Scripting *of* Python

Phil Mayers p.mayers at imperial.ac.uk
Thu Jan 30 17:15:15 CET 2003


I thought I posted this already, but I can't see it anywhere - apologies
if this is a repeat.

I've got an application (actually a framework) written in Python based on
a medusa-like framework for asynchronously talking to thousands of remote
services in parallel. I have been unable to equal the performance of this
using a 1:1 or 1:N (pooled) thread model, so I need to stick with the
async version.

However, I have a problem - the code you write in such an application is
fairly... complex. The app acts as the client, the endpoints as the
server, so the logic looks like this:

def func(endpoint,a,b):
	# do some more get/set/process
	pass

val1 = get("var1")
if val1==1:
	tab = {}
	for index in set("var2", "val2"):
		tab[index] = get("var3:"+index),get("var4:"+index)
	for index,(a,b) in tab.items():
		func(index,a,b)

...but this ends up reading:

def me(*args):
	if not args:
		# First time
		queue("get","var1","val1")
		queue("call",me,"var1","val1")
		return
	elif args[1]=='var1':
		# args = ('var1','val1')
		args[2]==1:
			queue("set","var2","val2")
			queue("call",me,"index",LASTRETVAL)
			return
	elif args[1]=='index':
		tab = {}
		for index in args[2]:
			queue("get","var3:"+index,"val3:"+index)
			queue("get","var4:"+index,"val4:"+index)
			queue("call",me,"item",index,
				"val3:"+index,"val4:"+index,tab)
		queue("call",me,"done",tab)
		return
	elif args[1]=='item':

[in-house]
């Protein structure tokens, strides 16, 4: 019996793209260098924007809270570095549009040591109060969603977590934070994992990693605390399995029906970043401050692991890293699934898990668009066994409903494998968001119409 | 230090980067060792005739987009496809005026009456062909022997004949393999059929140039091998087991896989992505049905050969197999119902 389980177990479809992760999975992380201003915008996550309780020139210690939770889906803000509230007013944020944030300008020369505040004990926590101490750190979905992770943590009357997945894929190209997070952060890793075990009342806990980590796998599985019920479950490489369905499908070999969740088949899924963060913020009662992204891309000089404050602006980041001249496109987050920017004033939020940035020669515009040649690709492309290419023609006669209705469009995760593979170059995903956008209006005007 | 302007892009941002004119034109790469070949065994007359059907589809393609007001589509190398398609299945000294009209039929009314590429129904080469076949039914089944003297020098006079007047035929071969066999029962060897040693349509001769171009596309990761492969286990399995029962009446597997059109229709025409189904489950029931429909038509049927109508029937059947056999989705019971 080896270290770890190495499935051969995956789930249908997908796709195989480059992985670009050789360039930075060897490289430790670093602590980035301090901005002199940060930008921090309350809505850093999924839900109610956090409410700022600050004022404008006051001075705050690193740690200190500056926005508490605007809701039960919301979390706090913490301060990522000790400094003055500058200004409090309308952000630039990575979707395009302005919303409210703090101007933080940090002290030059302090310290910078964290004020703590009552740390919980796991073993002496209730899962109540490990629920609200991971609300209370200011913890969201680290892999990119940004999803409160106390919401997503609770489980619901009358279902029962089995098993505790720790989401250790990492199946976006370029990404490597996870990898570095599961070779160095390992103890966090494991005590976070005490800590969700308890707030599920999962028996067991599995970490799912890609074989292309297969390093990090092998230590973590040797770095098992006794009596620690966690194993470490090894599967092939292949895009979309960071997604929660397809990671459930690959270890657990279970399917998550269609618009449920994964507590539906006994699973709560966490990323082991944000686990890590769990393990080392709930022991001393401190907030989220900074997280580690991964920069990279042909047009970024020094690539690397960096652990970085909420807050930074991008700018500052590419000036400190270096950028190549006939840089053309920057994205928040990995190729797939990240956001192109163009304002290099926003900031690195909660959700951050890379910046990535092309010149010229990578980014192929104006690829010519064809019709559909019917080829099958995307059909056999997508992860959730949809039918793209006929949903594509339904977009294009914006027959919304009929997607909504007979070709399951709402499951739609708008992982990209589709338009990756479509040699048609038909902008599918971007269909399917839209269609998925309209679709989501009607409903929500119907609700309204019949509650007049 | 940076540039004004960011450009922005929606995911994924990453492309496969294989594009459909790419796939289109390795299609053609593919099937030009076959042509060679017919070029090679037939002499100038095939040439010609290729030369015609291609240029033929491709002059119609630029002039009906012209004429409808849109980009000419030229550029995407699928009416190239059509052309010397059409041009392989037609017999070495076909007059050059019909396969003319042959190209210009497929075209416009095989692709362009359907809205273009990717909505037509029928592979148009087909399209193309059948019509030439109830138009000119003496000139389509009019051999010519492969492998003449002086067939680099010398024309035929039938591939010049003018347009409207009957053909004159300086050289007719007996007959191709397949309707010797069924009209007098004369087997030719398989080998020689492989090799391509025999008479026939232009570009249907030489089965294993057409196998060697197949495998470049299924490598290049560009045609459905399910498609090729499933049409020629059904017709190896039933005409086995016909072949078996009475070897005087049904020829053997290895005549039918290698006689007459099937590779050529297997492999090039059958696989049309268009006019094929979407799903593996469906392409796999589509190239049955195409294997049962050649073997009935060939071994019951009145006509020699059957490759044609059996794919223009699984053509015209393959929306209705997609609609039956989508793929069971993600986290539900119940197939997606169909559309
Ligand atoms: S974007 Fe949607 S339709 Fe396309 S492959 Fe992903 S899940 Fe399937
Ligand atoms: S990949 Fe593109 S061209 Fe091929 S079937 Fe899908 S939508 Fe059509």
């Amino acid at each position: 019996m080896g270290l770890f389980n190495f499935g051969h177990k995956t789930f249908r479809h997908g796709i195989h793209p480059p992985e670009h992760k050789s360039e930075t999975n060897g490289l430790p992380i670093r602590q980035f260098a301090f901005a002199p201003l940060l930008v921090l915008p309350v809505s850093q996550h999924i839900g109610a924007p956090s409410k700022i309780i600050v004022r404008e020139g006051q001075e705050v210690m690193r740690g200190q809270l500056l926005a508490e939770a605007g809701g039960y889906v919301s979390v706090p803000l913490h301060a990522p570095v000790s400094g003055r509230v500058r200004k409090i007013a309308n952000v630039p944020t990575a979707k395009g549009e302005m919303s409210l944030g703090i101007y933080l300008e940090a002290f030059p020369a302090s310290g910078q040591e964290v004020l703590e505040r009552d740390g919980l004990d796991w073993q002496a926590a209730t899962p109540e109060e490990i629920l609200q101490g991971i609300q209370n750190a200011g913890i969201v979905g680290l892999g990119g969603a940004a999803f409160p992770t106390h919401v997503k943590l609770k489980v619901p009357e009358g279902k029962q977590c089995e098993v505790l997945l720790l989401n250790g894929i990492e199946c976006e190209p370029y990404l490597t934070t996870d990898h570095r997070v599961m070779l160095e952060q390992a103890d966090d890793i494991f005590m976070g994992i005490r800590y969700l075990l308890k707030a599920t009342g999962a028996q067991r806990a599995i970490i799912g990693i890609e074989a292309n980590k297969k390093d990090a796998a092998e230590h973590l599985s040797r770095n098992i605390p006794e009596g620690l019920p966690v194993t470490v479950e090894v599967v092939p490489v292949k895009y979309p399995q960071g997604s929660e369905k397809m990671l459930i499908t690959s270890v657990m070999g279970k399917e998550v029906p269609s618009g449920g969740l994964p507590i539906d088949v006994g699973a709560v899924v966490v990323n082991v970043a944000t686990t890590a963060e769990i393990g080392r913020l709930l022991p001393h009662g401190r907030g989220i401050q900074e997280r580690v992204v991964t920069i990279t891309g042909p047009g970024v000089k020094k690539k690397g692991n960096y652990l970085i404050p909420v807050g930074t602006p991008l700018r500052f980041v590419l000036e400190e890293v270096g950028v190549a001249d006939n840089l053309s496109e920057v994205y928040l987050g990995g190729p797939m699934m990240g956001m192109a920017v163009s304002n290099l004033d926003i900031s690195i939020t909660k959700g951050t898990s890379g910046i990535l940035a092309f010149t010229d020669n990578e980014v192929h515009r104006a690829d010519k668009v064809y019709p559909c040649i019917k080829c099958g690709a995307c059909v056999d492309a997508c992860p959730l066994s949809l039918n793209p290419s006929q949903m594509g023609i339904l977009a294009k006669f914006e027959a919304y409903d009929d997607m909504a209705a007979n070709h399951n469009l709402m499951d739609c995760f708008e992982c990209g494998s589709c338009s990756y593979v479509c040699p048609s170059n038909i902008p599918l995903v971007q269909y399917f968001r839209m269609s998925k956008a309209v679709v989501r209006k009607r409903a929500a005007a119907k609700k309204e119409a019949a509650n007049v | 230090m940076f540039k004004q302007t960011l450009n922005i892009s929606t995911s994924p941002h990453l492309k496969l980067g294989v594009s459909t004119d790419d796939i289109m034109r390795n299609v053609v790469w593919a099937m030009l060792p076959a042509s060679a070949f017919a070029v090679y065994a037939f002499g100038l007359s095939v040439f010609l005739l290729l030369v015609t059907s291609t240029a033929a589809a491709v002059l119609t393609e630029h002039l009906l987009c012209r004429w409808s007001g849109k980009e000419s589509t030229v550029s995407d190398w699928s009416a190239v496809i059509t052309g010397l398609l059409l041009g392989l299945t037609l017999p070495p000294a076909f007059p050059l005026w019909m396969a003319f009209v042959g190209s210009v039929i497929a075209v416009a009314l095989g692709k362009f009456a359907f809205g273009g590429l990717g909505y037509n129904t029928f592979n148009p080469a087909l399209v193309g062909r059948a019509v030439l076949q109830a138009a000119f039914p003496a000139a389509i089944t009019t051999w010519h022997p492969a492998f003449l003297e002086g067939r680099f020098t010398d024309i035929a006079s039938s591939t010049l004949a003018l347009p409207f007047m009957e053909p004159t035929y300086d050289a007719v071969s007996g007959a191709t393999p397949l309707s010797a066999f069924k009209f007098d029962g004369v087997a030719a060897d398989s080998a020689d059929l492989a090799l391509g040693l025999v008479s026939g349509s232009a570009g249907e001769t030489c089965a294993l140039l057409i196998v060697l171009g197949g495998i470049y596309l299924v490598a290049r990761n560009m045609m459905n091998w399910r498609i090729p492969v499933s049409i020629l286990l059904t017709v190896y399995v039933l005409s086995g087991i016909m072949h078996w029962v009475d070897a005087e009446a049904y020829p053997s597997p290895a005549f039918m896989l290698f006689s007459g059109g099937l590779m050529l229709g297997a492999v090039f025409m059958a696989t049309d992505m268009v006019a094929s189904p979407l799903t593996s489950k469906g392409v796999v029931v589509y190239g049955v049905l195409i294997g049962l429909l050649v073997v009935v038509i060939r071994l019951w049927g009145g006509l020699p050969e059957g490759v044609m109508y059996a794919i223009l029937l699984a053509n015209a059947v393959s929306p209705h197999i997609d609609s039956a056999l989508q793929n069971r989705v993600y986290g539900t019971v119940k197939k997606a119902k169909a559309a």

index,val3,val4,table = args[2:]
		table[index] = (val3,val4)
		queue("call",func,index,val3,val4)

It's a contrived example, but I'm sure you see what I mean - the function
cannot block for very long, so it has to queue itself. This code quickly
gets unreadable (the code it *would* be in a thread is over 1k lines!) and
non-technical (well, less technical) people have to be able to write it.

I considered Stackless, but there appears to be no equivalent of the
select() timeout on channels and that makes things tough - then I came up
with the bright idea of *scripting* the Python engine.

Basically, you have a compiled bytecode and "stack" for each "thread", and
when you come across an opcode which would block, you store the state and
return from the "run_stack()" function, the scheduler runs, and all is
well.

The question is - does anyone know of such a thing i.e. a bytecode script
engine *for* a Python appliction - something like a JavaScript or lua
engine where I can hook enough of the system to implement
microthreads/fibres/whatever you want to call them.

Cheers,
Phil




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